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Rogue mayors often loved

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Although Toronto Mayor Rob Ford's likely removal from office is interesting, it is certainly not unique in Canadian history.

Probably the most outrageous political adventure was had by the mayor of Edmonton, William Hawreluk, who was elected from 1951 to 1959, then removed from office for gross misconduct regarding land transactions from which he financially benefited. Although he denied all wrongdoing, he paid the city $100,000 after being successfully sued.

This, however, made him again eligible to run for office. He did so in 1963 and was elected and then re-elected in 1964.

Again, he was removed from office as a result of more personal gains from hidden land transfers while he was mayor.

After vowing to never run again, he sought election in 1974 and was returned to office with almost half of the votes cast. He died in office, a popular mayor, less than two years into his term.

Manitoba politicians elected after criminal charges were following principles their electors clearly supported, rather than seeking personal gain. Louis Riel is surely the most significant.

Following the death of Thomas Scott in 1870, Riel was charged with murder and took refuge in the United States. In spite of his exile, and his murder charge, Riel was elected three times in two separate constituencies, all within less than three years. The people of Winnipeg never accepted the charge against Riel. Although Riel could not take his seat in the House of Commons, one night, disguised in a long trench coat, he snuck into the House and signed the members' registry.

During the Winnipeg General Strike of 1919, many of the strike leaders were thrown into jail, under a variety of charges. Fred Dixon was an MLA at the time and a strong supporter of women's suffrage and labour rights. He was charged, along with Ald. A.A. Heaps, with seditious conspiracy. They were both re-elected and Heaps became an MP until 1940. Bill Ivens and George Armstong were elected to city council from their jails cells. John Queen, as well, was in jail during his re-election and went on to become a well-respected mayor of Winnipeg from 1934 to 1942. J.S. Woodsworth, also charged during the strike, eventually became the leader of the CCF during his long stint as the MP for north Winnipeg.

During the 1930s and '40s, Winnipeggers elected a number of communists who ran under a labour party designation. Jacob Penner was elected as a city councillor continuously between 1933 and 1960 including a period from 1940 and 1942 when he was jailed for his communist membership. Fred Rose elected in the '40s from Quebec to the House of Commons had been jailed in the '30s for sedition. After his election, he faced several charges, eventually being convicted of conspiracy. His sentence was one day longer than that required to deprive him of his seat in the House of Commons.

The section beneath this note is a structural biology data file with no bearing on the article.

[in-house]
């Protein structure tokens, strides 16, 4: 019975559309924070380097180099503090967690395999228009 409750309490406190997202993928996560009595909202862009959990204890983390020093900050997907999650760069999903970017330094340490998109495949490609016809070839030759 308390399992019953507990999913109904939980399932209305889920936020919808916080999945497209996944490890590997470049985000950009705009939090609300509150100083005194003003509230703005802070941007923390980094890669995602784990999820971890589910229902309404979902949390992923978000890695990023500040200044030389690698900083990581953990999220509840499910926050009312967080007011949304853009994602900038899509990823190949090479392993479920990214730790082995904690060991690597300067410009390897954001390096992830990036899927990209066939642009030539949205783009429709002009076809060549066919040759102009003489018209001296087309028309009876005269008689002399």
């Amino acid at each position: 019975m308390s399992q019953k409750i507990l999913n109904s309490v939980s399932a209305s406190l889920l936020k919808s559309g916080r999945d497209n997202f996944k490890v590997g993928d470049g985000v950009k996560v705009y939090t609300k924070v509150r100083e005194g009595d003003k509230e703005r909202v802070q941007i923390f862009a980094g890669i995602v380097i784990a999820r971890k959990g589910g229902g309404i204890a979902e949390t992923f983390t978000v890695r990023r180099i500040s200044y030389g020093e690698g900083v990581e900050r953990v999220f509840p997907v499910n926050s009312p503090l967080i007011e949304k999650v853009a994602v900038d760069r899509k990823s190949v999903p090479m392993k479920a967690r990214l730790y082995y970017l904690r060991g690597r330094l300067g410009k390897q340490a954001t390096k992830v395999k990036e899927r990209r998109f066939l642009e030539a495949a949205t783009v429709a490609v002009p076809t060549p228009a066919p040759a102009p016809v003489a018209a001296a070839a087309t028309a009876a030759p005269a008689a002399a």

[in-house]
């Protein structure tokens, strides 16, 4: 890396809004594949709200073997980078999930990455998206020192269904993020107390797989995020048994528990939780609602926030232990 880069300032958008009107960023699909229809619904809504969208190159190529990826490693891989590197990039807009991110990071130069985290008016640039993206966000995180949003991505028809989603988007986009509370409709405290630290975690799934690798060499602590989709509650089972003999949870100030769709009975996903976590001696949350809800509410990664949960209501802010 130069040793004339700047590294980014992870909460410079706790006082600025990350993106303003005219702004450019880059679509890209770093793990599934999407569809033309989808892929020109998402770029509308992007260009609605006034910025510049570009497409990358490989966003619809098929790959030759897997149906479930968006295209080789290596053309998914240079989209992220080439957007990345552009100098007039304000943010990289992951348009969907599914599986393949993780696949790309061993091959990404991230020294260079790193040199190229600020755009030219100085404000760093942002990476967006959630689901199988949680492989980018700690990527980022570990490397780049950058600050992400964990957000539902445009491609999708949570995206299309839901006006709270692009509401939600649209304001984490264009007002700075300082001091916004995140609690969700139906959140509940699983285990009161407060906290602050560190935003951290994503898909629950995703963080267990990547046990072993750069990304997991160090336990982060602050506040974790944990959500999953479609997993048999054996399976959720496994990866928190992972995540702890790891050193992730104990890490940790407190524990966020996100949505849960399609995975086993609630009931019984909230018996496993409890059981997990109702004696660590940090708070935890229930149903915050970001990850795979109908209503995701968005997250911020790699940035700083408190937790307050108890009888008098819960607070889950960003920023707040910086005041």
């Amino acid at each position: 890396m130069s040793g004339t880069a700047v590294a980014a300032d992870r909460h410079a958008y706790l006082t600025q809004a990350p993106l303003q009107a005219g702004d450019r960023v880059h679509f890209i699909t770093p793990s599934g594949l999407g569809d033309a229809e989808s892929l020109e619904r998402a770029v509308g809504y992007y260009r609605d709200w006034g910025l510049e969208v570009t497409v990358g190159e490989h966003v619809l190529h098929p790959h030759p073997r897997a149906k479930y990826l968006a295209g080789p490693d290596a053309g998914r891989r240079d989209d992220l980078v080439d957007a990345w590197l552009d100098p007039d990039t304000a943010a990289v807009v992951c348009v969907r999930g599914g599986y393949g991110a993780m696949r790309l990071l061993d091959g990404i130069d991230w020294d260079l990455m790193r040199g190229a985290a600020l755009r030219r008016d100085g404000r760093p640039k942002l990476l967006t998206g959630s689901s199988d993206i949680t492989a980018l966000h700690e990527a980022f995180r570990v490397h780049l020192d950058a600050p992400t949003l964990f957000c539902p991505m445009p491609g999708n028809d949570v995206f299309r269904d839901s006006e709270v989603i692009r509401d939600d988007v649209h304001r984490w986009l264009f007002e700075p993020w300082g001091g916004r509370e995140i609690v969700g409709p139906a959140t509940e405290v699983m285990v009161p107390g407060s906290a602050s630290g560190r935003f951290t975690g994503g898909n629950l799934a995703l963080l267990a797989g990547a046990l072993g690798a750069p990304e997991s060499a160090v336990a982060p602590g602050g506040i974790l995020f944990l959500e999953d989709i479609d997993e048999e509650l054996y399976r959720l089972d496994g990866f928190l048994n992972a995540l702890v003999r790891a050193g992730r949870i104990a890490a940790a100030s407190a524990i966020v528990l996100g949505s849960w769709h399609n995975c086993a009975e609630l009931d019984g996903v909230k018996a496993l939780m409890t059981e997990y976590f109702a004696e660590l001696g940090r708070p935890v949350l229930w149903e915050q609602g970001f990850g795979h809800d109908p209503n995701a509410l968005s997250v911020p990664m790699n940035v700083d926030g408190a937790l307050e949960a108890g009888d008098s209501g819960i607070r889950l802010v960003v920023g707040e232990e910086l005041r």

One MP whose actions affected many Manitobans was Frank Howard. Howard served several years in prison for armed robbery, but after his release became a logger and labour leader. Never hiding his past, Howard was elected as a British Columbia MP from 1957 to 1974. A well-respected CCF member, he fought for voting rights for First Nations people, for prison reform and for progressive changes to divorce laws. Shortly after his defeat as an MP, he was elected as an MLA and served for seven more years.

It may not seem fair to discuss an acquisitive William Hawreluck in the same breath as a principled Louis Riel or J.S. Woodsworth. But with the exception of Frank Howard, all of the above proclaimed their innocence and stated they would have behaved the same way in the same circumstances.

Both Sam Katz and Rob Ford have serious and substantial critiques of their time in office and determined opponents. Katz is now fighting his own battle over ethical issues in a case about buying dinner for his staff in a restaurant he owns. It may seem a small matter, as does the current case of Ford and the $3,000 raised for a football team on city hall stationary. It may be that these are just the tip of the ethical iceberg.

But reflections on our history show the electorate have their own views of fairness and those aren't always predictable. If either or both of Ford and Katz are found guilty of conflict of interest, but allowed to seek re-election, there is a very good chance they would win. They may or may not be popular mayors, but the citizens of Winnipeg or Toronto are very unlikely to turf them over an important principle, but a money value of less than $5,000.

Linda Taylor is a Winnipeg writer.

Republished from the Winnipeg Free Press print edition December 1, 2012 J1

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